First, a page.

Today's post is one I would rather not feel the need to write. It is one about a fourteen year old young lady who while training for cross country was struck and killed by a car while trying to cross the street in Shenandoah, Iowa. I believe this could happen right here in West Des Moines. I assume the school has our kids training on the sidewalks along Ashworth for transportation reasons. There has to be a better way to train where there is less risk of being hit by a car or a truck.

There should be a way to alert drivers the kids are out training and perhaps public service messages would also help. Drivers need to put down their damn phones and pay attention to their driving - that's a given. Whether we do something or choose to do nothing this cross country training in the blocks surrounding Valley High School is a high risk environment for the students. And while I won't call it foolish, I also won't say it is a smart thing for us to be doing. Here is today's story about young Kinsee Rooker.

Heartbreaker out of Shenandoah, Iowa - Kinsee Rooker, 14, an all American kid, was participating in cross country practice at approximately 7:15 a.m. on June 7th. As she crossed at the intersection of Highway 2 and A Avenue in Shenandoah she was struck by a vehicle driven by Brent McKinnon. Rooker died at the scene. An investigation is ongoing in this case.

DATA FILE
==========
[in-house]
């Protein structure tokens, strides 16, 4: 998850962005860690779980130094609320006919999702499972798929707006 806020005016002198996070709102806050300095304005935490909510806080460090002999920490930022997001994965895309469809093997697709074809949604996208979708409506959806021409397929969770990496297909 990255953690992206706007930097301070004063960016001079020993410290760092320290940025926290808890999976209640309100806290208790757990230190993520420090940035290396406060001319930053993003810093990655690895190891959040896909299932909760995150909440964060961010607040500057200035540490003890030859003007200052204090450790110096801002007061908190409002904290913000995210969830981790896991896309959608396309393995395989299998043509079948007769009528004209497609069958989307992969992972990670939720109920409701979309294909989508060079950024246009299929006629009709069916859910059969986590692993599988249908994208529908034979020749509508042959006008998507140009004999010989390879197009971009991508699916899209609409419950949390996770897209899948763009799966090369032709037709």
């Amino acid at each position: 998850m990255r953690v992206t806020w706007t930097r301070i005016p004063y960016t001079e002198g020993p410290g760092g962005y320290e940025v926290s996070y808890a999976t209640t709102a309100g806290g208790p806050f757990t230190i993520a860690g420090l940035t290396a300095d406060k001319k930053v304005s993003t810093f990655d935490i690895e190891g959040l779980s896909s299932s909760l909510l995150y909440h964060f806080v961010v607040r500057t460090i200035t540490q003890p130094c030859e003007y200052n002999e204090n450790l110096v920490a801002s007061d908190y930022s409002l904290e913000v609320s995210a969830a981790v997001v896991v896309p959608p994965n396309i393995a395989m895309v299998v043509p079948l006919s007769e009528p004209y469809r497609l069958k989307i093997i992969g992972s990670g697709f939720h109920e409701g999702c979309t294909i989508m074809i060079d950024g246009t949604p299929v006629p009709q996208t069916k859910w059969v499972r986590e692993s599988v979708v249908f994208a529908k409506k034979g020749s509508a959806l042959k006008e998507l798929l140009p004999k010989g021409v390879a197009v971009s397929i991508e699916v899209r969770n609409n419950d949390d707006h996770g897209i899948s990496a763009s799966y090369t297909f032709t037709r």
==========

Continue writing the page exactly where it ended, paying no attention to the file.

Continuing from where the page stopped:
Kinsee's obituary

This is a tough one to report about. This is any parents nightmare. I coached youth soccer for over ten years. Three of my four children played; the other one wrestled. We live and work in West Des Moines where the Valley High School Tigers train for cross-country.  As I travel to and from work I see the cross country teams running. They run on the sidewalk, stretched out for city blocks; they form a ribbon-like stream of runners right up until the intersections; where large groups bunch up like too many concert goers attempting to squeeze through an entrance door, so excited to see what is on the other side of the jam. Like cross country racehorses just before the Kentucky Derby these cc runners are all nervously running in place and wanting to be first to cross some ever-moving finish line somewhere off in the distance at the school yard. Some have their head on a swivel, nervously looking to and fro hoping and praying they will safely make it to the other side of four lane busy streets. Others blindly run with the group. I always wonder if the other drivers are even looking and really seeing, while realizing any one of these kids could simply run out into the intersection at 60th Street.

And in the streets the cars keep on keeping on. Drivers seated behind steering wheels some paying attention and many not-so-much. Texting while driving is illegal, but then so is speeding and not paying attention while they drive. But we all know what it feels like to sit at a stop light and see a driver's attention focused on their cell phone. They look up only when they sense the eyes of another driver riveted on them like the bead of a lazer beam.

I have been a personal injury lawyer for over thirty-five years and have been personally involved in over a thousand cases, probably over two thousand. I always see the aftermath through the mechanics of a lawsuit.